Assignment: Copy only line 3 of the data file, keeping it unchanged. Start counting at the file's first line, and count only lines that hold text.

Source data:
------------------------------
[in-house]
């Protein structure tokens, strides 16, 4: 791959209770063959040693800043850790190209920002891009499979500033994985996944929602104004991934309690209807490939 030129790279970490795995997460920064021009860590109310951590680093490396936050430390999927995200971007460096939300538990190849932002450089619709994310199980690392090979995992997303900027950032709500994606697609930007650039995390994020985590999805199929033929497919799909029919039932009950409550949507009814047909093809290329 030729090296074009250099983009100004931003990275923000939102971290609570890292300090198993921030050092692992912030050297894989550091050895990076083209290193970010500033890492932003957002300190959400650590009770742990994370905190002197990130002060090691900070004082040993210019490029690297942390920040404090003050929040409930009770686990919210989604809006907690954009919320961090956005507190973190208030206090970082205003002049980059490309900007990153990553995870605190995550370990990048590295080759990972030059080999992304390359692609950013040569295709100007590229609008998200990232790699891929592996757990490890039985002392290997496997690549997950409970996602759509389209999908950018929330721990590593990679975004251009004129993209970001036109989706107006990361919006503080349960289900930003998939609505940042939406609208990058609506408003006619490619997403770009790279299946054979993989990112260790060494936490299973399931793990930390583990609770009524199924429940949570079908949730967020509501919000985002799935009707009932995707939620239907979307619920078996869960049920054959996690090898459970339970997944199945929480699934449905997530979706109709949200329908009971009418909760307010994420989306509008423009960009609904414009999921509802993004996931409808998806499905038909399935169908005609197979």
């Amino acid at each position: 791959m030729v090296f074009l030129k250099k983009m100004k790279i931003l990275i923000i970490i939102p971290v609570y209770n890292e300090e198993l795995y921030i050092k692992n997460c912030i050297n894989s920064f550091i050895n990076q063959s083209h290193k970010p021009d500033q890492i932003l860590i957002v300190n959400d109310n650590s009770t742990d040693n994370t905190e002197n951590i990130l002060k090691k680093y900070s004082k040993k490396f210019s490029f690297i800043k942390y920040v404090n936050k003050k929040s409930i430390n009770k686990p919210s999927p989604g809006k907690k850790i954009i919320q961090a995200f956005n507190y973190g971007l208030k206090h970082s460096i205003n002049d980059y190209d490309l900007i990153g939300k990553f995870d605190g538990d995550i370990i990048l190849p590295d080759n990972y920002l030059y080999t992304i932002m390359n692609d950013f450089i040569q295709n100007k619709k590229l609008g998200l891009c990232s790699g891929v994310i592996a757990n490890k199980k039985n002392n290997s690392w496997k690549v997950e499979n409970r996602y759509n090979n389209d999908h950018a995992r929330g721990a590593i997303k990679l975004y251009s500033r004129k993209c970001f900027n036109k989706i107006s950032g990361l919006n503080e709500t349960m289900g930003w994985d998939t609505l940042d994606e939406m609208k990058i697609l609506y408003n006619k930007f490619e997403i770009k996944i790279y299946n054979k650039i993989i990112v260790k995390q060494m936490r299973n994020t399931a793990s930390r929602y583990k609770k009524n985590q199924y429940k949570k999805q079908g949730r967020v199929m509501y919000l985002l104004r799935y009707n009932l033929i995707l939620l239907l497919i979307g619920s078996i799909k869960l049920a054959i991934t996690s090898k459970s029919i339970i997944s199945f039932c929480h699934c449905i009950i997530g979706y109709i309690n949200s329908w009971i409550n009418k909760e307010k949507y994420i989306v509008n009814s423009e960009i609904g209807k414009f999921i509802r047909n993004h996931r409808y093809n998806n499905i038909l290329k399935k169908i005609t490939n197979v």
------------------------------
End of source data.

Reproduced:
């Amino acid at each position: 791959m030729v090296f074009l030129k250099k983009m100004k790279i931003l990275i923000i970490i939102p971290v609570y209770n890292e300090e198993l795995y921030i050092k692992n997460c912030i050297n894989s920064f550091i050895n990076q063959s083209h290193k970010p021009d500033q890492i932003l860590i957002v300190n959400d109310n650590s009770t742990d040693n994370t905190e002197n951590i990130l002060k090691k680093y900070s004082k040993k490396f210019s490029f690297i800043k942390y920040v404090n936050k003050k929040s409930i430390n009770k686990p919210s999927p989604g809006k907690k850790i954009i919320q961090a995200f956005n507190y973190g971007l208030k206090h970082s460096i205003n002049d980059y190209d490309l900007i990153g939300k990553f995870d605190g538990d995550i370990i990048l190849p590295d080759n990972y920002l030059y080999t992304i932002m390359n692609d950013f450089i040569q295709n100007k619709k590229l609008g998200l891009c990232s790699g891929v994310i592996a757990n490890k199980k039985n002392n290997s690392w496997k690549v997950e499979n409970r996602y759509n090979n389209d999908h950018a995992r929330g721990a590593i997303k990679l975004y251009s500033r004129k993209c970001f900027n036109k989706i107006s950032g990361l919006n503080e709500t349960m289900g930003w994985d998939t609505l940042d994606e939406m609208k990058i697609l609506y408003n006619k930007f490619e997403i770009k996944i790279y299946n054979k650039i993989i990112v260790k995390q060494m936490r299973n994020t399931a793990s930390r929602y583990k609770k009524n985590q199924y429940k949570k999805q079908g949730r967020v199929m509501y919000l985002l104004r799935y009707n009932l033929i995707l939620l239907l497919i979307g619920s078996i799909k869960l049920a054959i991934t996690s090898k459970s029919i339970i997944s199945f039932c929480h699934c449905i009950i997530g979706y109709i309690n949200s329908w009971i409550n009418k909760e307010k949507y994420i989306v509008n009814s423009e960009i609904g209807k414009f999921i509802r047909n993004h996931r409808y093809n998806n499905i038909l290329k399935k169908i005609t490939n197979v």